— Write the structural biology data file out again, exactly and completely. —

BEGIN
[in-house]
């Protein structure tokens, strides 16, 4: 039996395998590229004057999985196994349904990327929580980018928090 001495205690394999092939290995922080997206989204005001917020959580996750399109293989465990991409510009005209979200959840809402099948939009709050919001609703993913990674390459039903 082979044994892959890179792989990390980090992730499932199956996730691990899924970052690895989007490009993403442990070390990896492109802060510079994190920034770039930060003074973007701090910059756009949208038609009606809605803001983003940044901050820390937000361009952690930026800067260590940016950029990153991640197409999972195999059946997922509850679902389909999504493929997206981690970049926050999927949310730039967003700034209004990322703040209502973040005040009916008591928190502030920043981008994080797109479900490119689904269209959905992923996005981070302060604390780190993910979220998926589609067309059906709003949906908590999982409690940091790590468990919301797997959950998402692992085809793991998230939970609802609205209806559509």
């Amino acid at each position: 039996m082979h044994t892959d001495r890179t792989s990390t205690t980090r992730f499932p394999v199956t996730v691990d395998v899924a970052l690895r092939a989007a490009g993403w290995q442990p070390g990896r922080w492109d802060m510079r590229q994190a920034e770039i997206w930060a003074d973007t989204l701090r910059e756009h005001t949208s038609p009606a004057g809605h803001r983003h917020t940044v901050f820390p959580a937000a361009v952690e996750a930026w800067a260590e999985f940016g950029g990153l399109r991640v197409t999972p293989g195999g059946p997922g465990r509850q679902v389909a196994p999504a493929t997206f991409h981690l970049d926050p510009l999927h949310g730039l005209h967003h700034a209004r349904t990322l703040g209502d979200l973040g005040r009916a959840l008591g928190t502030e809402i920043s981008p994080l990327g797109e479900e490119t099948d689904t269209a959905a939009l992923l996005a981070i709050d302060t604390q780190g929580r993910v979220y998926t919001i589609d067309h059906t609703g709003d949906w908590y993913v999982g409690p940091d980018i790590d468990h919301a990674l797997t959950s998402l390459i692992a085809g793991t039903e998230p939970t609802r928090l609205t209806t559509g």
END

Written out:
[in-house]
């Protein structure tokens, strides 16, 4: 039996395998590229004057999985196994349904990327929580980018928090 001495205690394999092939290995922080997206989204005001917020959580996750399109293989465990991409510009005209979200959840809402099948939009709050919001609703993913990674390459039903 082979044994892959890179792989990390980090992730499932199956996730691990899924970052690895989007490009993403442990070390990896492109802060510079994190920034770039930060003074973007701090910059756009949208038609009606809605803001983003940044901050820390937000361009952690930026800067260590940016950029990153991640197409999972195999059946997922509850679902389909999504493929997206981690970049926050999927949310730039967003700034209004990322703040209502973040005040009916008591928190502030920043981008994080797109479900490119689904269209959905992923996005981070302060604390780190993910979220998926589609067309059906709003949906908590999982409690940091790590468990919301797997959950998402692992085809793991998230939970609802609205209806559509």
């Amino acid at each position: 039996m082979h044994t892959d001495r890179t792989s990390t205690t980090r992730f499932p394999v199956t996730v691990d395998v899924a970052l690895r092939a989007a490009g993403w290995q442990p070390g990896r922080w492109d802060m510079r590229q994190a920034e770039i997206w930060a003074d973007t989204l701090r910059e756009h005001t949208s038609p009606a004057g809605h803001r983003h917020t940044v901050f820390p959580a937000a361009v952690e996750a930026w800067a260590e999985f940016g950029g990153l399109r991640v197409t999972p293989g195999g059946p997922g465990r509850q679902v389909a196994p999504a493929t997206f991409h981690l970049d926050p510009l999927h949310g730039l005209h967003h700034a209004r349904t990322l703040g209502d979200l973040g005040r009916a959840l008591g928190t502030e809402i920043s981008p994080l990327g797109e479900e490119t099948d689904t269209a959905a939009l992923l996005a981070i709050d302060t604390q780190g929580r993910v979220y998926t919001i589609d067309h059906t609703g709003d949906w908590y993913v999982g409690p940091d980018i790590d468990h919301a990674l797997t959950s998402l390459i692992a085809g793991t039903e998230p939970t609802r928090l609205t209806t559509g």